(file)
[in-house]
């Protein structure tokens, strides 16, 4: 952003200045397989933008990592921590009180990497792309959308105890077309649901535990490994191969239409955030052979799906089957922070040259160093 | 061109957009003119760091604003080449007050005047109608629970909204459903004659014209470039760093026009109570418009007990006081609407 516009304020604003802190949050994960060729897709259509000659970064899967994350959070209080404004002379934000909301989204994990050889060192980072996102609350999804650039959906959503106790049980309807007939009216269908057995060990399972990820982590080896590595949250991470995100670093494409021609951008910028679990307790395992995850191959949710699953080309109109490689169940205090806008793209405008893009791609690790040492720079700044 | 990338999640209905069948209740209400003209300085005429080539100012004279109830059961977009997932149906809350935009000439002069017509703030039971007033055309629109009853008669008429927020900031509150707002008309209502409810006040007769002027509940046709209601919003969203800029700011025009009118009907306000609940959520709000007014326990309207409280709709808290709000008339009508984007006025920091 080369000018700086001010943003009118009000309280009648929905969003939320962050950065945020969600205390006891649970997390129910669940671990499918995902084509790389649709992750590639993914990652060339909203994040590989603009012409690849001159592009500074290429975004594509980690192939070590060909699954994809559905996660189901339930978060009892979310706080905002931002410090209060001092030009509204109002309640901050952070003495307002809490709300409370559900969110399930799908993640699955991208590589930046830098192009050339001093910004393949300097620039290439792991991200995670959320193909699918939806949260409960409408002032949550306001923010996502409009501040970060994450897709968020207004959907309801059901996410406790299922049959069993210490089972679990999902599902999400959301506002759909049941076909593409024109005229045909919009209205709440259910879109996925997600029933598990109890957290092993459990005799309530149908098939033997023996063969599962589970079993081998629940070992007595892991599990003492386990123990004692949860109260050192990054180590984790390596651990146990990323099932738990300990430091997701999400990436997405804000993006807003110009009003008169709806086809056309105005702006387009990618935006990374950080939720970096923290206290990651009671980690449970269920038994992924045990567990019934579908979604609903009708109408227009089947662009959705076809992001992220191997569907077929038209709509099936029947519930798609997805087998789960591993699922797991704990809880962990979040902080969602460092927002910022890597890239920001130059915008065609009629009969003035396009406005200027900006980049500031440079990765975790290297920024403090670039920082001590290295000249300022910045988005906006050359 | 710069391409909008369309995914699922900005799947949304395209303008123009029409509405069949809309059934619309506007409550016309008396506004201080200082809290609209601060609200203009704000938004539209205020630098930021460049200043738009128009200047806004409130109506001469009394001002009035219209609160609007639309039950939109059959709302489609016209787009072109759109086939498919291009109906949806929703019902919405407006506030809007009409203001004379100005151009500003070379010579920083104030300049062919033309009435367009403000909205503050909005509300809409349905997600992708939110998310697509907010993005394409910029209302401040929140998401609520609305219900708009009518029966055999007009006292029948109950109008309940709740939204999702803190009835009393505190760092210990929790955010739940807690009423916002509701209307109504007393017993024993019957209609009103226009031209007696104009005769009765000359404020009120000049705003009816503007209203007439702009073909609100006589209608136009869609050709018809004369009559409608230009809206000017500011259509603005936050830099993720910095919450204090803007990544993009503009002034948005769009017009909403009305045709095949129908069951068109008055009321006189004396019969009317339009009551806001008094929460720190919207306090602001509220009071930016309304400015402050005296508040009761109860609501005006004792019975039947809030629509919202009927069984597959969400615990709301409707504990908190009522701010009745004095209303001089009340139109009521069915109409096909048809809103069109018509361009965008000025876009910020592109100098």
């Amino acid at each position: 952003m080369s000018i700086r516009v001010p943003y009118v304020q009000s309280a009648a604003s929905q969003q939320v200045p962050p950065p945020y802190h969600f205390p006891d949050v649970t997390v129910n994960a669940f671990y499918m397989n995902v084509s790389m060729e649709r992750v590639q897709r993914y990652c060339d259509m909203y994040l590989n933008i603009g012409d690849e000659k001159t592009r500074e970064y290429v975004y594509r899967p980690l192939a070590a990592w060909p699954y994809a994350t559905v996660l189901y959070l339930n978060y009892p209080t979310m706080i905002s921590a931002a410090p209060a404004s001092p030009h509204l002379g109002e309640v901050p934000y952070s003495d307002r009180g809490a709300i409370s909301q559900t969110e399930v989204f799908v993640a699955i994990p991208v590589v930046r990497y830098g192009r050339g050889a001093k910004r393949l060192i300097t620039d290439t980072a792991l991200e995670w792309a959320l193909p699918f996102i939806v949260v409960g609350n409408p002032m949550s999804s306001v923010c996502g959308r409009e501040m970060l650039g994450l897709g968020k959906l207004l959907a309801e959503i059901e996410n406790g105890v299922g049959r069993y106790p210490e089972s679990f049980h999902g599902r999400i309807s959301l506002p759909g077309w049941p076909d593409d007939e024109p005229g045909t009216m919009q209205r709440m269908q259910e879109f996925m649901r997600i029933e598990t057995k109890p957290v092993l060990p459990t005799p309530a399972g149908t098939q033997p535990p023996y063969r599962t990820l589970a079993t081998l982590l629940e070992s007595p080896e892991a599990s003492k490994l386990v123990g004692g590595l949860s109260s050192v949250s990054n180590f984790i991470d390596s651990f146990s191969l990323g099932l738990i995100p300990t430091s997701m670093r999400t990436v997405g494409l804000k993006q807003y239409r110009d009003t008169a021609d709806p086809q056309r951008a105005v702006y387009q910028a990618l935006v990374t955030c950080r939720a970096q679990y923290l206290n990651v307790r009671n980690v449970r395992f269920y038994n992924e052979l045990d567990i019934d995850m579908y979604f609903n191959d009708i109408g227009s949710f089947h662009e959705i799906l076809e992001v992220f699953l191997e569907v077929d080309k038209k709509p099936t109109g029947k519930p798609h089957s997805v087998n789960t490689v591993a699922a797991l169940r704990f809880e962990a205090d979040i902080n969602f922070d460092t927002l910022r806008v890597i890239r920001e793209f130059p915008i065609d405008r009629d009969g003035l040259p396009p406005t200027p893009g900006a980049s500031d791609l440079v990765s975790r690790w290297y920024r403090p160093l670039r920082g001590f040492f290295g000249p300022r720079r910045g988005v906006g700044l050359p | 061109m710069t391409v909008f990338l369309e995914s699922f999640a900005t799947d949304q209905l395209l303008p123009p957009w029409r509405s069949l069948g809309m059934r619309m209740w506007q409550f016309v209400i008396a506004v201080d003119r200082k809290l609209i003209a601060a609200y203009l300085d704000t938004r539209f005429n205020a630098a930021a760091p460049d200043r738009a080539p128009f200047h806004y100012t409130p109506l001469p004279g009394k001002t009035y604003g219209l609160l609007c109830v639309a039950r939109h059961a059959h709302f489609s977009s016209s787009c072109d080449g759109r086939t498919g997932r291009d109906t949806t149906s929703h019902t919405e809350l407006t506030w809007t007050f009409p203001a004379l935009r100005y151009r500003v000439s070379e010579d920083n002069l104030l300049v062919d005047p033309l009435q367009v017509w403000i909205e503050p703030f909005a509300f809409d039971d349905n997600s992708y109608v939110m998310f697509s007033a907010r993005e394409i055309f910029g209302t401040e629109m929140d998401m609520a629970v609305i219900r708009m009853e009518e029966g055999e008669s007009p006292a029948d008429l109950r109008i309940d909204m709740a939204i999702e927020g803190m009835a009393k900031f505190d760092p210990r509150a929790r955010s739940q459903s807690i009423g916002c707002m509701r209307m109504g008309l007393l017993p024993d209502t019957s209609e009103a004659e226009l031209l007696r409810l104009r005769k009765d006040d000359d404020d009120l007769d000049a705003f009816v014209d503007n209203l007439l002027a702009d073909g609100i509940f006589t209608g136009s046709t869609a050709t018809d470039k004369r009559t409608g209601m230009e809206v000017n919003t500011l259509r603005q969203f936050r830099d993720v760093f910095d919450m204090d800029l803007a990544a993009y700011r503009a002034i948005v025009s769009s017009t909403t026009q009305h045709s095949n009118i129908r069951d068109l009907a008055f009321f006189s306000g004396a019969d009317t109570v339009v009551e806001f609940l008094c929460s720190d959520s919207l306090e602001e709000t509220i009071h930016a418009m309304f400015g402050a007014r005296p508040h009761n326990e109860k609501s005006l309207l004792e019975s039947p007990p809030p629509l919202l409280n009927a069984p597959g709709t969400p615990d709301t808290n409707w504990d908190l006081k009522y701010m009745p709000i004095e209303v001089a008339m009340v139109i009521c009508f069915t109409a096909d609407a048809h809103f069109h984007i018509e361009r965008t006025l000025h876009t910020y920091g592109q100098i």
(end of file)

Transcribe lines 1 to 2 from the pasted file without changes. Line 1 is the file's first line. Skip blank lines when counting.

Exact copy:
[in-house]
């Protein structure tokens, strides 16, 4: 952003200045397989933008990592921590009180990497792309959308105890077309649901535990490994191969239409955030052979799906089957922070040259160093 | 061109957009003119760091604003080449007050005047109608629970909204459903004659014209470039760093026009109570418009007990006081609407 516009304020604003802190949050994960060729897709259509000659970064899967994350959070209080404004002379934000909301989204994990050889060192980072996102609350999804650039959906959503106790049980309807007939009216269908057995060990399972990820982590080896590595949250991470995100670093494409021609951008910028679990307790395992995850191959949710699953080309109109490689169940205090806008793209405008893009791609690790040492720079700044 | 990338999640209905069948209740209400003209300085005429080539100012004279109830059961977009997932149906809350935009000439002069017509703030039971007033055309629109009853008669008429927020900031509150707002008309209502409810006040007769002027509940046709209601919003969203800029700011025009009118009907306000609940959520709000007014326990309207409280709709808290709000008339009508984007006025920091 080369000018700086001010943003009118009000309280009648929905969003939320962050950065945020969600205390006891649970997390129910669940671990499918995902084509790389649709992750590639993914990652060339909203994040590989603009012409690849001159592009500074290429975004594509980690192939070590060909699954994809559905996660189901339930978060009892979310706080905002931002410090209060001092030009509204109002309640901050952070003495307002809490709300409370559900969110399930799908993640699955991208590589930046830098192009050339001093910004393949300097620039290439792991991200995670959320193909699918939806949260409960409408002032949550306001923010996502409009501040970060994450897709968020207004959907309801059901996410406790299922049959069993210490089972679990999902599902999400959301506002759909049941076909593409024109005229045909919009209205709440259910879109996925997600029933598990109890957290092993459990005799309530149908098939033997023996063969599962589970079993081998629940070992007595892991599990003492386990123990004692949860109260050192990054180590984790390596651990146990990323099932738990300990430091997701999400990436997405804000993006807003110009009003008169709806086809056309105005702006387009990618935006990374950080939720970096923290206290990651009671980690449970269920038994992924045990567990019934579908979604609903009708109408227009089947662009959705076809992001992220191997569907077929038209709509099936029947519930798609997805087998789960591993699922797991704990809880962990979040902080969602460092927002910022890597890239920001130059915008065609009629009969003035396009406005200027900006980049500031440079990765975790290297920024403090670039920082001590290295000249300022910045988005906006050359 | 710069391409909008369309995914699922900005799947949304395209303008123009029409509405069949809309059934619309506007409550016309008396506004201080200082809290609209601060609200203009704000938004539209205020630098930021460049200043738009128009200047806004409130109506001469009394001002009035219209609160609007639309039950939109059959709302489609016209787009072109759109086939498919291009109906949806929703019902919405407006506030809007009409203001004379100005151009500003070379010579920083104030300049062919033309009435367009403000909205503050909005509300809409349905997600992708939110998310697509907010993005394409910029209302401040929140998401609520609305219900708009009518029966055999007009006292029948109950109008309940709740939204999702803190009835009393505190760092210990929790955010739940807690009423916002509701209307109504007393017993024993019957209609009103226009031209007696104009005769009765000359404020009120000049705003009816503007209203007439702009073909609100006589209608136009869609050709018809004369009559409608230009809206000017500011259509603005936050830099993720910095919450204090803007990544993009503009002034948005769009017009909403009305045709095949129908069951068109008055009321006189004396019969009317339009009551806001008094929460720190919207306090602001509220009071930016309304400015402050005296508040009761109860609501005006004792019975039947809030629509919202009927069984597959969400615990709301409707504990908190009522701010009745004095209303001089009340139109009521069915109409096909048809809103069109018509361009965008000025876009910020592109100098």